Joshua Hamilton, of St Josephs School, Kaikoura, asks :-

Pippa Childs, of Cashmere School asked:-

How are earthquakes formed?

Terry Webb, a seismologist with the Institute of Geological and Nuclear Sciences, responded.

Earthquakes occur when the Earth's crust breaks under the strain created by the forces of plate tectonics. This is similar to what happens if you stretch a rubber band too far - it breaks. The rocks in the Earth do not stretch as easily as a rubber band, but under large pressures they do bend and stretch in much the same way. If they are bent too far they break. Most of these breaks occur on faults, which are the weakest places.

Fortunately, the large earthquakes that occur on major faults are relatively rare, so while you should be prepared for a large earthquake, there is no point in worrying about when it will happen.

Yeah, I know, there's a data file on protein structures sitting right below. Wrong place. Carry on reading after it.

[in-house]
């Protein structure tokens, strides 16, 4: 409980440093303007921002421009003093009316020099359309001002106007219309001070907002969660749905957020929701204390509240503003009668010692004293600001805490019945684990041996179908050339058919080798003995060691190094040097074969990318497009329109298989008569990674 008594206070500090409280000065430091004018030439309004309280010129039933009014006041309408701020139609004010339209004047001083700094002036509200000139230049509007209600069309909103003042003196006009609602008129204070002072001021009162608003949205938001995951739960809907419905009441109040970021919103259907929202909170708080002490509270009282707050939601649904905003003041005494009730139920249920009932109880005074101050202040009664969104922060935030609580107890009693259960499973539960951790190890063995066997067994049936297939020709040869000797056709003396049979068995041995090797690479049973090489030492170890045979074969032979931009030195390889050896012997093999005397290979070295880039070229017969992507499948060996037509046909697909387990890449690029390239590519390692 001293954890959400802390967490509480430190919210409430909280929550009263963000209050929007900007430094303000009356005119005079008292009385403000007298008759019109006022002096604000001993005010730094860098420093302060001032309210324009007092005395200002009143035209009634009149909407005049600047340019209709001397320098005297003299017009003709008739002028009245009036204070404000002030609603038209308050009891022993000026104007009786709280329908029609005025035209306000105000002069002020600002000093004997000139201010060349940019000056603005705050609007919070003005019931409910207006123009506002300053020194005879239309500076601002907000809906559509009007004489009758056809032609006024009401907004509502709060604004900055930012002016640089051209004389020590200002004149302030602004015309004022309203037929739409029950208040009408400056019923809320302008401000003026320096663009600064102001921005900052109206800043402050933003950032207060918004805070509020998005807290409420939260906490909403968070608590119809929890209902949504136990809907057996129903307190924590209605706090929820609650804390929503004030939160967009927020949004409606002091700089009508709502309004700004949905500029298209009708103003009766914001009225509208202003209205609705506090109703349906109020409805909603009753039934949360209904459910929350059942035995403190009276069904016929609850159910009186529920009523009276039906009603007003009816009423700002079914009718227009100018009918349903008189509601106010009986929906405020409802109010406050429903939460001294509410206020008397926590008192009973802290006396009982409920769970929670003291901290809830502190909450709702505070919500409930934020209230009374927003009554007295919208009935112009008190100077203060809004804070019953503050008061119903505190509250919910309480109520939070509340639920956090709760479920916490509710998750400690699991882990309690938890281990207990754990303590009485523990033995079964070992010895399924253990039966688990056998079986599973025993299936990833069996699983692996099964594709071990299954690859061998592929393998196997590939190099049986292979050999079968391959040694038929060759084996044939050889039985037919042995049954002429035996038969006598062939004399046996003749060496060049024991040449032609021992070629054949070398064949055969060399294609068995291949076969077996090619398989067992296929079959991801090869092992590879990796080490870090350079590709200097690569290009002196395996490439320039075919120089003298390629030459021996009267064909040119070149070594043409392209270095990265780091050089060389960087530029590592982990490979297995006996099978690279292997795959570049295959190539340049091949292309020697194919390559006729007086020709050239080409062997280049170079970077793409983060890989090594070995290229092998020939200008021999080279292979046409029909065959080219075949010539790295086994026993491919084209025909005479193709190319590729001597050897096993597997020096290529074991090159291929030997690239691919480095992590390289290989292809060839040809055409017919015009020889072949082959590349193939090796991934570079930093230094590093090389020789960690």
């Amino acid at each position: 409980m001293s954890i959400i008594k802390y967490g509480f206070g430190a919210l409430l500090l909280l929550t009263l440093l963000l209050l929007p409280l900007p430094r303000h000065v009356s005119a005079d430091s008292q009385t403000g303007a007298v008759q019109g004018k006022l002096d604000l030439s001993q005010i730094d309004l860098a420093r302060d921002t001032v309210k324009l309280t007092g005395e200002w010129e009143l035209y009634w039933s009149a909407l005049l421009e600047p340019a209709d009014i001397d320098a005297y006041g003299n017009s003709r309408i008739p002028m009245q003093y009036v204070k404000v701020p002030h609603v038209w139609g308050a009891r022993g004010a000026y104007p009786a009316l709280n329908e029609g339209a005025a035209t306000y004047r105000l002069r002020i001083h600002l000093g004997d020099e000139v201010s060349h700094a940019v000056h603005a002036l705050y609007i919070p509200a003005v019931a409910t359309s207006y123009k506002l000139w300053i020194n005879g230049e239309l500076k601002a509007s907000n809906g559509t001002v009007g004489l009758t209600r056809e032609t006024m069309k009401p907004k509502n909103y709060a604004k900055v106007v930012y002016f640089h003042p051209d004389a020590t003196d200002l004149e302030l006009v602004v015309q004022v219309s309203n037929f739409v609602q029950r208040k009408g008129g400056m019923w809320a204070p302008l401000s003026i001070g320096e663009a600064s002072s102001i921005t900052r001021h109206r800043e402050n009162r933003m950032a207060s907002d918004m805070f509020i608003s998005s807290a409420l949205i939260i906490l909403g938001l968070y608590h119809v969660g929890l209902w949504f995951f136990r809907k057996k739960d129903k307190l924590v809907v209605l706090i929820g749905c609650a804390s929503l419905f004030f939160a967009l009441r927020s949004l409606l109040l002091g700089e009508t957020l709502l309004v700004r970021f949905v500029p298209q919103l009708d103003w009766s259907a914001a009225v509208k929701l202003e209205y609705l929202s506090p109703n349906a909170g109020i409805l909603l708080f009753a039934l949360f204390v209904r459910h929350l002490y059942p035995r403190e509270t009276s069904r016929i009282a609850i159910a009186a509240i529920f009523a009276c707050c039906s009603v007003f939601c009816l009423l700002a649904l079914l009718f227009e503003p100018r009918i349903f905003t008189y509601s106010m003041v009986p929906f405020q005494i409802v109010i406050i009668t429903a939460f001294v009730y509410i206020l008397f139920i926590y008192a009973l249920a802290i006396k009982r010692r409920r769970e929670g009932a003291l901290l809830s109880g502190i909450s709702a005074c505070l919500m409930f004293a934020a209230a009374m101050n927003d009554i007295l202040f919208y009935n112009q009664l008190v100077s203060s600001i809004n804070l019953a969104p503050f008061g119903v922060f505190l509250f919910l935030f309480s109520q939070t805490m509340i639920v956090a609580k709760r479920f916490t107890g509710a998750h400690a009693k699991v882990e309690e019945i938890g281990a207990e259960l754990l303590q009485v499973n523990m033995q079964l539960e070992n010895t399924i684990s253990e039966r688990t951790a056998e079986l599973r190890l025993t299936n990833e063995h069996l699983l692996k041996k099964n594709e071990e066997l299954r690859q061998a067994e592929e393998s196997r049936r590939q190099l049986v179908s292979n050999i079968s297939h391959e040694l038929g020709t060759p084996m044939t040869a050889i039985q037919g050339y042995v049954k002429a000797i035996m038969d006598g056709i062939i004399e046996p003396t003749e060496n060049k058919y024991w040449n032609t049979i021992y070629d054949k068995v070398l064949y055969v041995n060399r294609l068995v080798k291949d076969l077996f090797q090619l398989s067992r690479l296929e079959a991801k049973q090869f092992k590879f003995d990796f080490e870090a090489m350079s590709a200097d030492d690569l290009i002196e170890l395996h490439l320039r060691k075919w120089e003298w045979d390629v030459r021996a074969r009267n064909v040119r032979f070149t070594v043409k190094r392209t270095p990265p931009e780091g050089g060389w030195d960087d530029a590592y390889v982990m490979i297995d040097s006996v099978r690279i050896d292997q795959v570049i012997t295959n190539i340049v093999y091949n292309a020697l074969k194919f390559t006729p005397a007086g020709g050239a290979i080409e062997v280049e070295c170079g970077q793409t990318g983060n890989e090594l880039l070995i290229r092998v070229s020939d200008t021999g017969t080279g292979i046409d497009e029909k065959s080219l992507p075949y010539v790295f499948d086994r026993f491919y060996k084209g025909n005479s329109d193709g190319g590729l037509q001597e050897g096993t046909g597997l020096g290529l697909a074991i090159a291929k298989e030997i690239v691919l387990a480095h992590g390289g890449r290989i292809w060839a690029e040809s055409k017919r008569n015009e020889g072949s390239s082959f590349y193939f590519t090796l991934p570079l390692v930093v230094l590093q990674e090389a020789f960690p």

So, what do I mean by "the forces of plate tectonics"? The inside of the earth is hotter than the outside. This difference in temperature causes convection currents to flow inside the earth, in much the same way as warm air rises off a heater. Inside the Earth, because it is rock that is moving, the currents are very slow, typically a few centimetres per year. These convection currents cause parts of the Earth's surface to sink, such as the floor of the Pacific Ocean beneath the North Island of New Zealand, and other parts to rise. Because of these movements, parts of the Earth's surface are pushed against each other, producing the forces that cause earthquakes.